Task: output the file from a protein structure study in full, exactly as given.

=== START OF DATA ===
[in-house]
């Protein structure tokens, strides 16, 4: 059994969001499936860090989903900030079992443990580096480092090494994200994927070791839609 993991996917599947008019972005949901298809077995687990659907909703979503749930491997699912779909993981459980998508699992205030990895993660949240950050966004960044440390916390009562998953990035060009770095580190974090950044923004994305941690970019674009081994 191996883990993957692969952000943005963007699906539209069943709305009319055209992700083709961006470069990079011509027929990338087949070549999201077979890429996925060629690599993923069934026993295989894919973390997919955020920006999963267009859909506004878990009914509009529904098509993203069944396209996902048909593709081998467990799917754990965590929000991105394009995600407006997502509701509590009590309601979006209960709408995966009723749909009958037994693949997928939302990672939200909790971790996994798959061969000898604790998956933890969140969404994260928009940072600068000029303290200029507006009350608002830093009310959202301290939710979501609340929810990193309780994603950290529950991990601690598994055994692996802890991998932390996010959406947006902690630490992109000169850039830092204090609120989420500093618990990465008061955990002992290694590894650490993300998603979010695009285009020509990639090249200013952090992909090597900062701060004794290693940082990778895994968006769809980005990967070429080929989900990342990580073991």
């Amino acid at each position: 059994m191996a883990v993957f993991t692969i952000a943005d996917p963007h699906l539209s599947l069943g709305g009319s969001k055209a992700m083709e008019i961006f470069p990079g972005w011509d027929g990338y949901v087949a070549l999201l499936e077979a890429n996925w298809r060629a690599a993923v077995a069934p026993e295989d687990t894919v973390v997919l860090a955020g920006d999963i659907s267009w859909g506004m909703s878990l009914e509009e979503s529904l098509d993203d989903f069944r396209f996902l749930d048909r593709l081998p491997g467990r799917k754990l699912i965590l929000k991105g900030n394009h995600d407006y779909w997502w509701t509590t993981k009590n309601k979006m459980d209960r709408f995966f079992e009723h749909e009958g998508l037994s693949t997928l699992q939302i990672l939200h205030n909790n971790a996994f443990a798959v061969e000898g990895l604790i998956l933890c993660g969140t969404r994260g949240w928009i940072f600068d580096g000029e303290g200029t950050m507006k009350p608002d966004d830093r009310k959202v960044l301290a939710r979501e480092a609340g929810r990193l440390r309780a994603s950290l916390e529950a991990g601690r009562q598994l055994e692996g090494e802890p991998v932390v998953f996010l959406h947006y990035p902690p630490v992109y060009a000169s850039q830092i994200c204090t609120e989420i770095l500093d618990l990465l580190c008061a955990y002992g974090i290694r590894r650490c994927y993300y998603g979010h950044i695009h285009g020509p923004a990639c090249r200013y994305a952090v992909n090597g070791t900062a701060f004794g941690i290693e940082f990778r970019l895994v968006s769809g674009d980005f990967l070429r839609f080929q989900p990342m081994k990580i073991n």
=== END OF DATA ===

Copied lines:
[in-house]
């Protein structure tokens, strides 16, 4: 059994969001499936860090989903900030079992443990580096480092090494994200994927070791839609 993991996917599947008019972005949901298809077995687990659907909703979503749930491997699912779909993981459980998508699992205030990895993660949240950050966004960044440390916390009562998953990035060009770095580190974090950044923004994305941690970019674009081994 191996883990993957692969952000943005963007699906539209069943709305009319055209992700083709961006470069990079011509027929990338087949070549999201077979890429996925060629690599993923069934026993295989894919973390997919955020920006999963267009859909506004878990009914509009529904098509993203069944396209996902048909593709081998467990799917754990965590929000991105394009995600407006997502509701509590009590309601979006209960709408995966009723749909009958037994693949997928939302990672939200909790971790996994798959061969000898604790998956933890969140969404994260928009940072600068000029303290200029507006009350608002830093009310959202301290939710979501609340929810990193309780994603950290529950991990601690598994055994692996802890991998932390996010959406947006902690630490992109000169850039830092204090609120989420500093618990990465008061955990002992290694590894650490993300998603979010695009285009020509990639090249200013952090992909090597900062701060004794290693940082990778895994968006769809980005990967070429080929989900990342990580073991």
């Amino acid at each position: 059994m191996a883990v993957f993991t692969i952000a943005d996917p963007h699906l539209s599947l069943g709305g009319s969001k055209a992700m083709e008019i961006f470069p990079g972005w011509d027929g990338y949901v087949a070549l999201l499936e077979a890429n996925w298809r060629a690599a993923v077995a069934p026993e295989d687990t894919v973390v997919l860090a955020g920006d999963i659907s267009w859909g506004m909703s878990l009914e509009e979503s529904l098509d993203d989903f069944r396209f996902l749930d048909r593709l081998p491997g467990r799917k754990l699912i965590l929000k991105g900030n394009h995600d407006y779909w997502w509701t509590t993981k009590n309601k979006m459980d209960r709408f995966f079992e009723h749909e009958g998508l037994s693949t997928l699992q939302i990672l939200h205030n909790n971790a996994f443990a798959v061969e000898g990895l604790i998956l933890c993660g969140t969404r994260g949240w928009i940072f600068d580096g000029e303290g200029t950050m507006k009350p608002d966004d830093r009310k959202v960044l301290a939710r979501e480092a609340g929810r990193l440390r309780a994603s950290l916390e529950a991990g601690r009562q598994l055994e692996g090494e802890p991998v932390v998953f996010l959406h947006y990035p902690p630490v992109y060009a000169s850039q830092i994200c204090t609120e989420i770095l500093d618990l990465l580190c008061a955990y002992g974090i290694r590894r650490c994927y993300y998603g979010h950044i695009h285009g020509p923004a990639c090249r200013y994305a952090v992909n090597g070791t900062a701060f004794g941690i290693e940082f990778r970019l895994v968006s769809g674009d980005f990967l070429r839609f080929q989900p990342m081994k990580i073991n």